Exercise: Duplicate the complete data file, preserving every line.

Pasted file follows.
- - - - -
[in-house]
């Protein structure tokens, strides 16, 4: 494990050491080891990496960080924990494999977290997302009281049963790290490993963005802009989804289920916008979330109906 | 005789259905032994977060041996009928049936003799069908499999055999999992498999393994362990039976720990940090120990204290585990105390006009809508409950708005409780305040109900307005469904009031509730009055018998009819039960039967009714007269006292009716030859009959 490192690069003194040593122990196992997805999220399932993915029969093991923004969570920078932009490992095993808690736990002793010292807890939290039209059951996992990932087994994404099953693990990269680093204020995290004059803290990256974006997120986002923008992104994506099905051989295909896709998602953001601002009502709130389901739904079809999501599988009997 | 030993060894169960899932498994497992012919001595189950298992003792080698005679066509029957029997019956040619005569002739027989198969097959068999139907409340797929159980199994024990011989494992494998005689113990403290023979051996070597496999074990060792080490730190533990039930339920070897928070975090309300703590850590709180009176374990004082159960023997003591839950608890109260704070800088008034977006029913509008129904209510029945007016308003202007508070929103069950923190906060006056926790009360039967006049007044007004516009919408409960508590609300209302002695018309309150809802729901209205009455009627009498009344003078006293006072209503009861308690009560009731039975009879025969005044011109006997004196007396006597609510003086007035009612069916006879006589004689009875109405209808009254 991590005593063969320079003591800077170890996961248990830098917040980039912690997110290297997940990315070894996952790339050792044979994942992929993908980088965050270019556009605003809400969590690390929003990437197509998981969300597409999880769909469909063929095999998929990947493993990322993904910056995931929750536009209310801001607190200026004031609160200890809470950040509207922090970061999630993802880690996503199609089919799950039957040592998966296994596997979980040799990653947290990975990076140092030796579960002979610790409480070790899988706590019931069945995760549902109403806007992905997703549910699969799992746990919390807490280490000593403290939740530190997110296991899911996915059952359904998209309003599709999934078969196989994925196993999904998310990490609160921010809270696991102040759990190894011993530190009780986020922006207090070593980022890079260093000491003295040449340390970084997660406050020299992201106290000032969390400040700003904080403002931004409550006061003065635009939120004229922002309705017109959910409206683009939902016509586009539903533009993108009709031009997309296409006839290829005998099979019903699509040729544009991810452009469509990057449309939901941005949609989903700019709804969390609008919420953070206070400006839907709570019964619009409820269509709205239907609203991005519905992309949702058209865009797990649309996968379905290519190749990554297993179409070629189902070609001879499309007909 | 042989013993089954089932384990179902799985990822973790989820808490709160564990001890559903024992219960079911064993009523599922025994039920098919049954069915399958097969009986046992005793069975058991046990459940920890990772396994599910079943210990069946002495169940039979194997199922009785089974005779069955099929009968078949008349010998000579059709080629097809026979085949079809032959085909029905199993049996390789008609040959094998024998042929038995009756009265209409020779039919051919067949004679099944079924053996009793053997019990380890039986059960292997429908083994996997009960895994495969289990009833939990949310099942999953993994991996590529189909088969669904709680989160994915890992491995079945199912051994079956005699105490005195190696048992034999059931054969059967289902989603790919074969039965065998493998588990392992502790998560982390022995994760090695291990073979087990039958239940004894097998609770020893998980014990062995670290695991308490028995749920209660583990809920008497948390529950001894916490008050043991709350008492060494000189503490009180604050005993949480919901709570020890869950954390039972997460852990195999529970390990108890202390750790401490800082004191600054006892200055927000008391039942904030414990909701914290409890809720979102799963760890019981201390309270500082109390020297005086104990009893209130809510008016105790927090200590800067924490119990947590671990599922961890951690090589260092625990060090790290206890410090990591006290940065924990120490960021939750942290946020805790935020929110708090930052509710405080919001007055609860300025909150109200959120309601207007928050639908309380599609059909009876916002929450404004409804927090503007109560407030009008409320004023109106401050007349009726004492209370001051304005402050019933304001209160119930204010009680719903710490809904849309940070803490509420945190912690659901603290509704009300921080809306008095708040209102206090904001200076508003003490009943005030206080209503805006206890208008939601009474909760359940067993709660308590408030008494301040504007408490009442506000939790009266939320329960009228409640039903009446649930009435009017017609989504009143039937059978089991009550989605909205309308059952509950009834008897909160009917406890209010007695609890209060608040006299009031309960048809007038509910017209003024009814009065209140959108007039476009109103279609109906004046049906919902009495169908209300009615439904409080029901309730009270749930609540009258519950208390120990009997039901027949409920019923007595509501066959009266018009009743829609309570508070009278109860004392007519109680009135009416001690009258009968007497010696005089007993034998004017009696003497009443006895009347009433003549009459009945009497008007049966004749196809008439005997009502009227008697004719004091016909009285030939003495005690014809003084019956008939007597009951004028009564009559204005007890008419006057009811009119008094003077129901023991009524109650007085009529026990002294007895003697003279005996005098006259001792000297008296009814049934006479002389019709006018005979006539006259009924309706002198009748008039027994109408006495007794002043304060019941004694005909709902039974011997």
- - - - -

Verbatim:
[in-house]
């Protein structure tokens, strides 16, 4: 494990050491080891990496960080924990494999977290997302009281049963790290490993963005802009989804289920916008979330109906 | 005789259905032994977060041996009928049936003799069908499999055999999992498999393994362990039976720990940090120990204290585990105390006009809508409950708005409780305040109900307005469904009031509730009055018998009819039960039967009714007269006292009716030859009959 490192690069003194040593122990196992997805999220399932993915029969093991923004969570920078932009490992095993808690736990002793010292807890939290039209059951996992990932087994994404099953693990990269680093204020995290004059803290990256974006997120986002923008992104994506099905051989295909896709998602953001601002009502709130389901739904079809999501599988009997 | 030993060894169960899932498994497992012919001595189950298992003792080698005679066509029957029997019956040619005569002739027989198969097959068999139907409340797929159980199994024990011989494992494998005689113990403290023979051996070597496999074990060792080490730190533990039930339920070897928070975090309300703590850590709180009176374990004082159960023997003591839950608890109260704070800088008034977006029913509008129904209510029945007016308003202007508070929103069950923190906060006056926790009360039967006049007044007004516009919408409960508590609300209302002695018309309150809802729901209205009455009627009498009344003078006293006072209503009861308690009560009731039975009879025969005044011109006997004196007396006597609510003086007035009612069916006879006589004689009875109405209808009254 991590005593063969320079003591800077170890996961248990830098917040980039912690997110290297997940990315070894996952790339050792044979994942992929993908980088965050270019556009605003809400969590690390929003990437197509998981969300597409999880769909469909063929095999998929990947493993990322993904910056995931929750536009209310801001607190200026004031609160200890809470950040509207922090970061999630993802880690996503199609089919799950039957040592998966296994596997979980040799990653947290990975990076140092030796579960002979610790409480070790899988706590019931069945995760549902109403806007992905997703549910699969799992746990919390807490280490000593403290939740530190997110296991899911996915059952359904998209309003599709999934078969196989994925196993999904998310990490609160921010809270696991102040759990190894011993530190009780986020922006207090070593980022890079260093000491003295040449340390970084997660406050020299992201106290000032969390400040700003904080403002931004409550006061003065635009939120004229922002309705017109959910409206683009939902016509586009539903533009993108009709031009997309296409006839290829005998099979019903699509040729544009991810452009469509990057449309939901941005949609989903700019709804969390609008919420953070206070400006839907709570019964619009409820269509709205239907609203991005519905992309949702058209865009797990649309996968379905290519190749990554297993179409070629189902070609001879499309007909 | 042989013993089954089932384990179902799985990822973790989820808490709160564990001890559903024992219960079911064993009523599922025994039920098919049954069915399958097969009986046992005793069975058991046990459940920890990772396994599910079943210990069946002495169940039979194997199922009785089974005779069955099929009968078949008349010998000579059709080629097809026979085949079809032959085909029905199993049996390789008609040959094998024998042929038995009756009265209409020779039919051919067949004679099944079924053996009793053997019990380890039986059960292997429908083994996997009960895994495969289990009833939990949310099942999953993994991996590529189909088969669904709680989160994915890992491995079945199912051994079956005699105490005195190696048992034999059931054969059967289902989603790919074969039965065998493998588990392992502790998560982390022995994760090695291990073979087990039958239940004894097998609770020893998980014990062995670290695991308490028995749920209660583990809920008497948390529950001894916490008050043991709350008492060494000189503490009180604050005993949480919901709570020890869950954390039972997460852990195999529970390990108890202390750790401490800082004191600054006892200055927000008391039942904030414990909701914290409890809720979102799963760890019981201390309270500082109390020297005086104990009893209130809510008016105790927090200590800067924490119990947590671990599922961890951690090589260092625990060090790290206890410090990591006290940065924990120490960021939750942290946020805790935020929110708090930052509710405080919001007055609860300025909150109200959120309601207007928050639908309380599609059909009876916002929450404004409804927090503007109560407030009008409320004023109106401050007349009726004492209370001051304005402050019933304001209160119930204010009680719903710490809904849309940070803490509420945190912690659901603290509704009300921080809306008095708040209102206090904001200076508003003490009943005030206080209503805006206890208008939601009474909760359940067993709660308590408030008494301040504007408490009442506000939790009266939320329960009228409640039903009446649930009435009017017609989504009143039937059978089991009550989605909205309308059952509950009834008897909160009917406890209010007695609890209060608040006299009031309960048809007038509910017209003024009814009065209140959108007039476009109103279609109906004046049906919902009495169908209300009615439904409080029901309730009270749930609540009258519950208390120990009997039901027949409920019923007595509501066959009266018009009743829609309570508070009278109860004392007519109680009135009416001690009258009968007497010696005089007993034998004017009696003497009443006895009347009433003549009459009945009497008007049966004749196809008439005997009502009227008697004719004091016909009285030939003495005690014809003084019956008939007597009951004028009564009559204005007890008419006057009811009119008094003077129901023991009524109650007085009529026990002294007895003697003279005996005098006259001792000297008296009814049934006479002389019709006018005979006539006259009924309706002198009748008039027994109408006495007794002043304060019941004694005909709902039974011997």